6 out of 10 points and not recommendedIS and cost/performance ratioIt is past its prime
First, my ratings are based by 2008 standards and not the 1996 standards. In 1996 the ratings would be 9 overall, 8 construction, and 9 image quality (with IS on)reviewed October 13th, 2008 (purchased for $650)
I bought the this lens in Tokyo when I was stationed in Japan in 1996 for around $650 (it was a heck-of-a-bargain in '96). I was using a Canon ELAN IIE 35mm.
When I got this lens it knocked everyone's socks off. My friends with Nikons with consumer xx-300mm telezoom lens couldn't compete. The Canon 75-300mm IS is soft above 250mm; however in 1996 the IS more than made up for the optics' flaws.
Now years later, this lens is past it prime. Especially with APS-C (1.6 crop) digital SLRs. One could say it now has a 480mm focal length, but the image quality is sub-par (you can compensate a little by setting the ISO to 1600+, and let the larger grain mask some of the softness). In 1996 this lens was king, but now is too long in the tooth.
I won't sell this lens, I have too much respect for it and will make it part of my collection (after all it was the first interchangeable SLR lens with IS). But it will sit idle as I move on to its successors.
10 out of 10 points and recommendedCost/performancefor the price/entry level lens none
I was skeptical of a entry level lens; however I was proven very wrong.reviewed October 13th, 2008 (purchased for $100)
- Great sharpness and overall performance
- IS performance does deliver 3 to 4 stops
- Holds its own versus higher price lens (dollar for dollar comparison)
- Good flare resistance
- Closest thing to disposable lens on an DSLR, lets you take chances in risky environments (weather, rough terrain)
Cons (for the price none, I'll explain as I call out the Cons):
- All plastic construction (it is the lowest class, so its expected)
- Plastic mount (its okay for the lens, its very light and it is short so you shouldn't bang it into too many things)
- Not USM (its still quiet enough and fast for the price)
- Rotating front focus (the vast majority of users will not use it with a polarizer; or you can do the old focus, adjust the polarizer, then shoot work around)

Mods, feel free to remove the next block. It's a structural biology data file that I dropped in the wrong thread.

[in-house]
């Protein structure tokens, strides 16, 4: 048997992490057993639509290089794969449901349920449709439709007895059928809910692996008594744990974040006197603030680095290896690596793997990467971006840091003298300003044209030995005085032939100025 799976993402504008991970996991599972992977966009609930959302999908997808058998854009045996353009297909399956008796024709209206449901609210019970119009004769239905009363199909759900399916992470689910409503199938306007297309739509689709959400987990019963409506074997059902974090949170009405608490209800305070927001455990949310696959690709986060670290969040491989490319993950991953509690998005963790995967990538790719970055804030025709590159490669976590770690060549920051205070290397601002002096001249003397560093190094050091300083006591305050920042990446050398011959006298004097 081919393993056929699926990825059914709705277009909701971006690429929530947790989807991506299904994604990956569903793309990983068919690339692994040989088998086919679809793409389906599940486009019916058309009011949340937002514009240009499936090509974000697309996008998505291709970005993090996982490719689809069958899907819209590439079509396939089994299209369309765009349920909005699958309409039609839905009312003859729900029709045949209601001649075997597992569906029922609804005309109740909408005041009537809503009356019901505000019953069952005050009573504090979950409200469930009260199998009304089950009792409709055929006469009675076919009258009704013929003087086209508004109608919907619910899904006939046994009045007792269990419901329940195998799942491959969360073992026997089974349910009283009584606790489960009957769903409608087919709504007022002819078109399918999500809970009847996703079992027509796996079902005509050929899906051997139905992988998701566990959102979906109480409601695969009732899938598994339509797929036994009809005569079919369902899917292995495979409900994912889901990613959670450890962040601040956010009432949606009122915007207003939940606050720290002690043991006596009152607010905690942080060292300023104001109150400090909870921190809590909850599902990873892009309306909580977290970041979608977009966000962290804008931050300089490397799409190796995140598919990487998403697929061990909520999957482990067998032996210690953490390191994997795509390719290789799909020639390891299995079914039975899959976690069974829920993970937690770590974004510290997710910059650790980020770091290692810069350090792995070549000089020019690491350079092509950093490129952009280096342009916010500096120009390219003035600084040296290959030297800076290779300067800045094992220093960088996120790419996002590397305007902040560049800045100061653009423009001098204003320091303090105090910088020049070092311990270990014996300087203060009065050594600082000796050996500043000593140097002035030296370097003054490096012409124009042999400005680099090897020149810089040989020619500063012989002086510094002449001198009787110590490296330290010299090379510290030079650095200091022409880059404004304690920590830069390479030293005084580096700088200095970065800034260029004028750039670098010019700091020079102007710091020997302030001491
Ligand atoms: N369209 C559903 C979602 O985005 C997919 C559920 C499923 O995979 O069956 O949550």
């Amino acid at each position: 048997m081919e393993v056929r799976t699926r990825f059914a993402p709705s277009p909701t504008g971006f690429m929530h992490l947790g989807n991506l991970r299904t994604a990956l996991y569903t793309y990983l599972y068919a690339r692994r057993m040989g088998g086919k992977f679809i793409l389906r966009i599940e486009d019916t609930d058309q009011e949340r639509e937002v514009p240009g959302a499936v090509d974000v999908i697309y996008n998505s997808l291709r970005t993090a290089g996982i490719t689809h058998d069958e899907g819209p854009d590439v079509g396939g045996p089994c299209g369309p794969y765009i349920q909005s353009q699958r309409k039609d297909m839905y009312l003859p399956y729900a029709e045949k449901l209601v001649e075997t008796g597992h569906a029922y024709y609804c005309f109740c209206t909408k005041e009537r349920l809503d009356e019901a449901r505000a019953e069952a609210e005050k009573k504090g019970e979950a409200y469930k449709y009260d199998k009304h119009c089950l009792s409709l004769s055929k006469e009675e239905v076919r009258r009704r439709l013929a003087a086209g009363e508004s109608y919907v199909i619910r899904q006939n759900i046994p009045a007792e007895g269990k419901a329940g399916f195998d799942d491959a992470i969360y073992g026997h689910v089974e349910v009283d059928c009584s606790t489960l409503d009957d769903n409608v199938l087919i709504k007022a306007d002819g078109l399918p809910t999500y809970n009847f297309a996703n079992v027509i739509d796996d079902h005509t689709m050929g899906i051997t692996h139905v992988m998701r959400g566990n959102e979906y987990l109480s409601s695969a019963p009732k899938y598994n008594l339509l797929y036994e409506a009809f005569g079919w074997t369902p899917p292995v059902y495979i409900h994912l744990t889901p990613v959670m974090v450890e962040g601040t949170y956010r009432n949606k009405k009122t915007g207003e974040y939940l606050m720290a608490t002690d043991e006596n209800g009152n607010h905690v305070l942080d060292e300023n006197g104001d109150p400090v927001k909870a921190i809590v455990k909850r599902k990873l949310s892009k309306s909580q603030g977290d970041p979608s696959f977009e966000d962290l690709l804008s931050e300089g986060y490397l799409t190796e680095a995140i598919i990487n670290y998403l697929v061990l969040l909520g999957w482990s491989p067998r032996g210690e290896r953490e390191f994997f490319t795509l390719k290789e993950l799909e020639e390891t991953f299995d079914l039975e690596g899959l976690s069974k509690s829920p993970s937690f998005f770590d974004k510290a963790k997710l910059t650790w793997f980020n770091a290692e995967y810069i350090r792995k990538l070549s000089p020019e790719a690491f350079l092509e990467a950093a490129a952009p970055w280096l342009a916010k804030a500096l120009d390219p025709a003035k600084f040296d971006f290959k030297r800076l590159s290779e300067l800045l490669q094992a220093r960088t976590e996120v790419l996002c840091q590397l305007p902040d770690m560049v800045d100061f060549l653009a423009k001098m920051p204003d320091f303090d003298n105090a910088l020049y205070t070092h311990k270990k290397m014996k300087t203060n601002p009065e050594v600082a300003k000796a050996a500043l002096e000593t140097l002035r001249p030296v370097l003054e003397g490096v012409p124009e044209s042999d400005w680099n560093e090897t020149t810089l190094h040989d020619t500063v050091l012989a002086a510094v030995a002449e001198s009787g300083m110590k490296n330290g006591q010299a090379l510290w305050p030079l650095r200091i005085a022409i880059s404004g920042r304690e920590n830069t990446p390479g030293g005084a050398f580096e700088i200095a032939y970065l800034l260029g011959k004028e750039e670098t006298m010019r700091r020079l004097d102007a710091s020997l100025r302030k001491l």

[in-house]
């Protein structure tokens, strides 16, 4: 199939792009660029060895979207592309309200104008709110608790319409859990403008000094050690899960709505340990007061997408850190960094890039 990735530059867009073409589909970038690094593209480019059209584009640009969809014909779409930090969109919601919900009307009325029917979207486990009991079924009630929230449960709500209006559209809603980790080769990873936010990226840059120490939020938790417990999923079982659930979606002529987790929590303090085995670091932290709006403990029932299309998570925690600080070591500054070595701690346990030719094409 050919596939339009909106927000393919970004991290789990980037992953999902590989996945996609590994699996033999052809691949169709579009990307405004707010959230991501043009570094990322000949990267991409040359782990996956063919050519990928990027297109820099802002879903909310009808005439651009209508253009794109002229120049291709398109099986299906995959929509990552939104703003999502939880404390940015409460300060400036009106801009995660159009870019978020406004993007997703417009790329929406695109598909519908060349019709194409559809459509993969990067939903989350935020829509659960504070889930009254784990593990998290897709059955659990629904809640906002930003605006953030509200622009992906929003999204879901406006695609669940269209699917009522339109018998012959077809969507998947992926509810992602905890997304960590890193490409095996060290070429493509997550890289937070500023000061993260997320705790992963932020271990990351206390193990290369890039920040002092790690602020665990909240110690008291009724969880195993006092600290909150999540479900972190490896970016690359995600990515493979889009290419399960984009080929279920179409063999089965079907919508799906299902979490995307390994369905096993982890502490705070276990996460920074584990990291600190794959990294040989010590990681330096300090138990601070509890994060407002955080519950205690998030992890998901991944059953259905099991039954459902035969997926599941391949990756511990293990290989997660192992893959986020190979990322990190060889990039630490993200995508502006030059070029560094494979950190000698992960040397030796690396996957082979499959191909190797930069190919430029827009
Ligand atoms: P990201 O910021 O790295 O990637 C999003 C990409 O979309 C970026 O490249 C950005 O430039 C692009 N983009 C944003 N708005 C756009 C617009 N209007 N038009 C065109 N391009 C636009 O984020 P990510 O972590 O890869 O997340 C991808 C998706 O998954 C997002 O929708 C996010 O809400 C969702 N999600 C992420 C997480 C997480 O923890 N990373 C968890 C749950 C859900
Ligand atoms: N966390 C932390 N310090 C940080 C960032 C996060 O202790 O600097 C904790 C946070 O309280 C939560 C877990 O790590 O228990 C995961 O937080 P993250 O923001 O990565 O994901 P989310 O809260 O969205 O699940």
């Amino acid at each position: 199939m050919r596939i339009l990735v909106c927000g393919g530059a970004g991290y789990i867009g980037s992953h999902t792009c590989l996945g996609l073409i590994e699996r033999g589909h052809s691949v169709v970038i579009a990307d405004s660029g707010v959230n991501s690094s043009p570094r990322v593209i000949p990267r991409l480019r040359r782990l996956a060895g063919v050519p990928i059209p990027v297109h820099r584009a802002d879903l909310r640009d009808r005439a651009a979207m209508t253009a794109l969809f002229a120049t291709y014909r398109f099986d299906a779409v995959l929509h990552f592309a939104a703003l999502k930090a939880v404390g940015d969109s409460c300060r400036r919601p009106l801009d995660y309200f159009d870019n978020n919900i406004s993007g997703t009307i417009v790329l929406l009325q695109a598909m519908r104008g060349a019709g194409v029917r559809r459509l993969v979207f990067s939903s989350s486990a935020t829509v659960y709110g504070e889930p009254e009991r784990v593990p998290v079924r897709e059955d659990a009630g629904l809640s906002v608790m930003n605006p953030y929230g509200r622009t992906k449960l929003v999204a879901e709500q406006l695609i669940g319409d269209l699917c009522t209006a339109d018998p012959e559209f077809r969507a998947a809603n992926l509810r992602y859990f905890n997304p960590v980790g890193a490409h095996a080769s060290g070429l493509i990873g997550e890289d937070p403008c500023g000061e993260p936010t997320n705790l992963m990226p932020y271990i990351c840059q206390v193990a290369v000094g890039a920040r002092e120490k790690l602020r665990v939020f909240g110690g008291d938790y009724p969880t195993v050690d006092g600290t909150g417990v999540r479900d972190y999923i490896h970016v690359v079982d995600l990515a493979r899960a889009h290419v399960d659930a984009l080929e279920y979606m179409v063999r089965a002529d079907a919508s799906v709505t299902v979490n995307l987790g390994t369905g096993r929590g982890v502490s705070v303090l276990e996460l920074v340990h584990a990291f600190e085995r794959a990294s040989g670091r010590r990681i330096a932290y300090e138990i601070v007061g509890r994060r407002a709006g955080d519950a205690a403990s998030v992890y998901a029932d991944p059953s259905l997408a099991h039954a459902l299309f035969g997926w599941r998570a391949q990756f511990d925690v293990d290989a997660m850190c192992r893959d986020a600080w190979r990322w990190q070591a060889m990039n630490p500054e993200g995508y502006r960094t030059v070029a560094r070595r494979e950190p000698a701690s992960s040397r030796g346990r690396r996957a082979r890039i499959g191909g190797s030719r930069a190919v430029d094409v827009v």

- Manual focus is awkward (most users will not need/use MF)
- Focal length range (18-55mm [28.8-88mm APS-C] is sometimes a little too short, I wish it went to 65mm [effective ~105mm] but it might degrade performance and up the lens cost)
Great kick-around lens. Its light, compact and has great performance. The only thing you need with this lens is a UV filter and considering its image quality you might want to buy a higher class B+W filter versus a cheaper UV filter.
6 out of 10 points and not recommendedGreat 35mm lensTroubled DSLR (APS-C) lens
I've owned this lens for 8 years and on 35mm SLRs it always performed well. However, on APS-C DSLRs it is flawed.reviewed October 18th, 2008 (purchased for $200)
With a 35mm SLR its image quality is good to great throughout the focal lengths. However, on a DSLR it only is good at 50mm and higher. Which is very odd and I have no explanations for it.
On A DSLR this lens should be only used above 50mm at distances greater than 5 meters; and even then, between 50-70mm, the aperture should be F8 or higher for sharp pictures. Anything less than 50mm will have poor image quality, even if you stop down the aperture. So this lens on a DSLR is effectively a 50-105mm lens (on a 1.6 crop 80-168mm).
This phenomenon troubled me to the point where I pulled out my Elan and tested the lens. The image quality on the prints (8X10) is much better.
If anyone can explain why an EF lens performs so drastically different on a 35mm body versus a APS-C DSLR body I would appreciate the knowledge. I have a guess, the distance of the lens rear element to the focal plane (a long back focus which is improved with the EF-S lenses), but no real evidence.